Leader of Free Syrian Army on Civil War’s Game Changer and Spillover Effects

Ray Suarez talks with Margaret Warner who reports from Beirut where she’s examining the spillover effects of the Syrian civil war. She recently spoke with Gen. Salim Idriss, leader of the Free Syrian Army, about the consequences of the West giving arms to Bashar al-Assad’s regime, and the potential game changer for the war.

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    And we return to Syria for two looks at the conflict.

    Ray Suarez has our reports.


    As we reported earlier, the top diplomats from Germany and the United States said Russia's supply of advanced air defense systems would only prolong Syria's bloody civil war.

    Meanwhile, Sen. John McCain said Syrian rebels battling Bashar al-Assad need ammunition and heavy weapons to counter the Damascus regime's tanks and aircraft. McCain said the current battlefield situation favors Assad's forces. During a trip to Syria, the Arizona senator met with the head of the Free Syrian Army, Salim Idris.

    The NewsHour's Margaret Warner is in Lebanon continuing her series of reports on the Syrian war spillover effects in the region. Earlier today, she spoke to Gen. Idris. And she joins me now from Beirut.

    Margaret, the general has been involved in some pretty serious fighting near the Lebanese border, fighting you could see in the distance. How does he see the situation on the ground in and around Qusayr?


    Ray, I talked to him late this evening our time.

    And he said the situation in Qusayr is really quite desperate, in the sense that they have run out of food and medicine. Many civilians are dead. Many fighters are dead. There are many wounded they cannot get out. And he described them as sort of hunkered down.

    But when I said, how long can you hold out? He said for a very long time, and that they are sending — they are sending the Free Syrian Army is sending reinforcements. He said that they had inserted 300 more fighters today, that he and his commanders had established some sort of an operating center where they hoped to get 700 more fighters nearby by tomorrow night and take — get them in with food, water, medicine, and ammunition.

    So, far from getting ready for a defeat, which is what you're hearing from some quarters, the Free Syrian Army see this as a very strategic and important battle, and they plan to double down on it.


    But how does Idris see the competitive situation between his army and Assad's changing if Russia follows through or has followed through on its plans to send new weapons to Assad?


    Ray, that was the question. He said, I cannot understand why our friends in the West don't help us when they see how much the Iranians and the Russians are doing for Assad's forces.

    And when I asked him what will happen if he successfully delivers these surface-to-air missiles, this anti-defense system, he said it will make Assad much more powerful. He said if the West ever decides to establish a no-fly zone, it will be much harder. He said, right now, Assad's air defenses are very poor. He said, we know that.

    But if he delivers this is anti-aircraft weaponry, he basically was saying it's a game-changer.


    What does he need from the West? There he is telling you that he can't understand why he isn't getting more support. Was he specific about what his army needs? Or does it need everything, really?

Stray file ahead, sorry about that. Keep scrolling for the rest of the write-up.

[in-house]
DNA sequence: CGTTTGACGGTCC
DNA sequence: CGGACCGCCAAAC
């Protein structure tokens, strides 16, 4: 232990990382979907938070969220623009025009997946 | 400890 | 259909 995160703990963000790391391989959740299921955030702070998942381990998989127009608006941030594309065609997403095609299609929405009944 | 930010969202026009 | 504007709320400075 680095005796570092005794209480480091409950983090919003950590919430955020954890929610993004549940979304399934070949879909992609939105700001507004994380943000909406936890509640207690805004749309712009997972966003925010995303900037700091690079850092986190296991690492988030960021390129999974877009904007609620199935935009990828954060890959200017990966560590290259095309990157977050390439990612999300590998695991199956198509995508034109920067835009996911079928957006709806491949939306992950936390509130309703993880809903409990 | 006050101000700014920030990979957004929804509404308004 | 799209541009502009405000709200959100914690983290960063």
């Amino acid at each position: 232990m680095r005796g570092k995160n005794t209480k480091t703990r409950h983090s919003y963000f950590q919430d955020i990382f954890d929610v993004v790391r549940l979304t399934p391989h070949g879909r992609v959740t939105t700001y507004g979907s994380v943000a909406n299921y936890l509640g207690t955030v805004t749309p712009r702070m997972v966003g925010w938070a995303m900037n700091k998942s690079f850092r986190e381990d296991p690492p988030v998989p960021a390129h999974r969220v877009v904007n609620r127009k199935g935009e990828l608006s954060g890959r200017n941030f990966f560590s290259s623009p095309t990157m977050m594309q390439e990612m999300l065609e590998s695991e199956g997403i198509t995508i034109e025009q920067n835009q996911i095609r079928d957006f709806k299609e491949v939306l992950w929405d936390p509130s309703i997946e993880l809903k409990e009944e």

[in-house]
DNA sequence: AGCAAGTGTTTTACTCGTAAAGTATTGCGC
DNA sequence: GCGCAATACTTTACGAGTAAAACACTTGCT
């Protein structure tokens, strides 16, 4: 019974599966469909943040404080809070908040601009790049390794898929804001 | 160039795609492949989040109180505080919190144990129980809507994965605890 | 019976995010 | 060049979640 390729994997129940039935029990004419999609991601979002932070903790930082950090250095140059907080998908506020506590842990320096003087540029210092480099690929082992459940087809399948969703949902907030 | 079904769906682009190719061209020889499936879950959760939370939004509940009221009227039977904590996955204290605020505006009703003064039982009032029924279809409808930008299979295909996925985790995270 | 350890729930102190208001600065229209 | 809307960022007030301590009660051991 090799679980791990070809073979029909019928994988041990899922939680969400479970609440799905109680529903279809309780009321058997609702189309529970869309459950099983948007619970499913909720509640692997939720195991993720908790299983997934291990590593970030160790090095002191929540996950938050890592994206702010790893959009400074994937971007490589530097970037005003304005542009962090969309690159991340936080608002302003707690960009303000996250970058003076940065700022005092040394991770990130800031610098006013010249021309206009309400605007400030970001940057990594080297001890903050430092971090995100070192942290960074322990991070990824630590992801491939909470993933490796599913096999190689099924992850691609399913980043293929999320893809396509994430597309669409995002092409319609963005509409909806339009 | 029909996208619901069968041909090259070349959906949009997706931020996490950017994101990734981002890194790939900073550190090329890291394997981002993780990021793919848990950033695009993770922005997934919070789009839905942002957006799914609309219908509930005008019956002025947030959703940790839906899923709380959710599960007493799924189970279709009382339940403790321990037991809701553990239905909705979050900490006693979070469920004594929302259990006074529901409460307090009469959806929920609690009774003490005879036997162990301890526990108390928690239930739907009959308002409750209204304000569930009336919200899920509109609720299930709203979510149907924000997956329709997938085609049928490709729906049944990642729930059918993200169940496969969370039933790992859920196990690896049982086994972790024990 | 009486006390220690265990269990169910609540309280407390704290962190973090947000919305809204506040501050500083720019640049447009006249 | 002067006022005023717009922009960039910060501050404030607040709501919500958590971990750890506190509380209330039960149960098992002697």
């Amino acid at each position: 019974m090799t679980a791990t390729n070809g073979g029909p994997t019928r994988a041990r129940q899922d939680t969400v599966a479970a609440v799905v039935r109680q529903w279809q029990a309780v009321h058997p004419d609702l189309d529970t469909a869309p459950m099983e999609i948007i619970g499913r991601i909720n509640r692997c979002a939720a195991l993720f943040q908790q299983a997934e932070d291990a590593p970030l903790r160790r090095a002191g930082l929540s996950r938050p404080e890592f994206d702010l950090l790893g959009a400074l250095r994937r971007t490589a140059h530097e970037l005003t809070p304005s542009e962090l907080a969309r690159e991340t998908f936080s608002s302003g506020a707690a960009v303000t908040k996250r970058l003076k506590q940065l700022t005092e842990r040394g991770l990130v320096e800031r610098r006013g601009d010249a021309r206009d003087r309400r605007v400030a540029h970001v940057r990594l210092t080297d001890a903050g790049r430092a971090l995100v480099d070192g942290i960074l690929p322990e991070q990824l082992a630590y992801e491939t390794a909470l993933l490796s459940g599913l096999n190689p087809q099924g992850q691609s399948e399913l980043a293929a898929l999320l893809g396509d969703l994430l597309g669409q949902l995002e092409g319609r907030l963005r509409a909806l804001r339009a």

Well, it really needs everything, but they have been saying since I was in the — on the Turkey side of the Syrian border in November, in December, the same thing they have been saying all along, which is, we are being bombarded from the air.

    For instance, that's the situation in Qusayr. The Hezbollah fighters have got the town surrounded, he said, but we got a daily bombardment from the air. And they have no means of bringing down any of these planes. These planes fly so high, these bombers, you can't even see them most of the time. So that's the number one thing they want.

    They also just need more materiel, particularly ammunition and basic supplies. But the most important thing they say they need — and I'm sure that this is what he told Sen. McCain earlier this week — is they really want something to counteract these airplanes.


    Now, for a long time, Lebanon, where you have been reporting this week, has been under the domination of Syria. And if the country that's been dominating you is in chaos, what does that mean to your own country? What's been happening in Lebanon now that this regional bully boy of Syria is distracted with its own civil war?


    Well, they have been distracted for the last two years, and people have said to me that, you know, it is a new feeling for Lebanon, which usually took its orders directly or indirectly from the Syrian regime, both through their influence, through Hezbollah and the government, and also simply by the power of their military and secret police, and just the whole network of interconnections.

    Now, in a way, the tables have turned. Syria is looking to Hezbollah for help. But the Syrian government is really powerless or seems powerless to, for instance, seal that border, which is one of the things that Gen. Idris is asking, keep the Hezbollah fighters to getting in.

    So I think that for a country like Lebanon, which suffered through a 15-year civil war and then years — another 15 more years after the civil war of occupation by the Syrians, this is an unexpected kind of freedom, but one they are really not ready to handle yet.


    Our Margaret Warner joining us from Beirut.

    Thanks a lot, Margaret.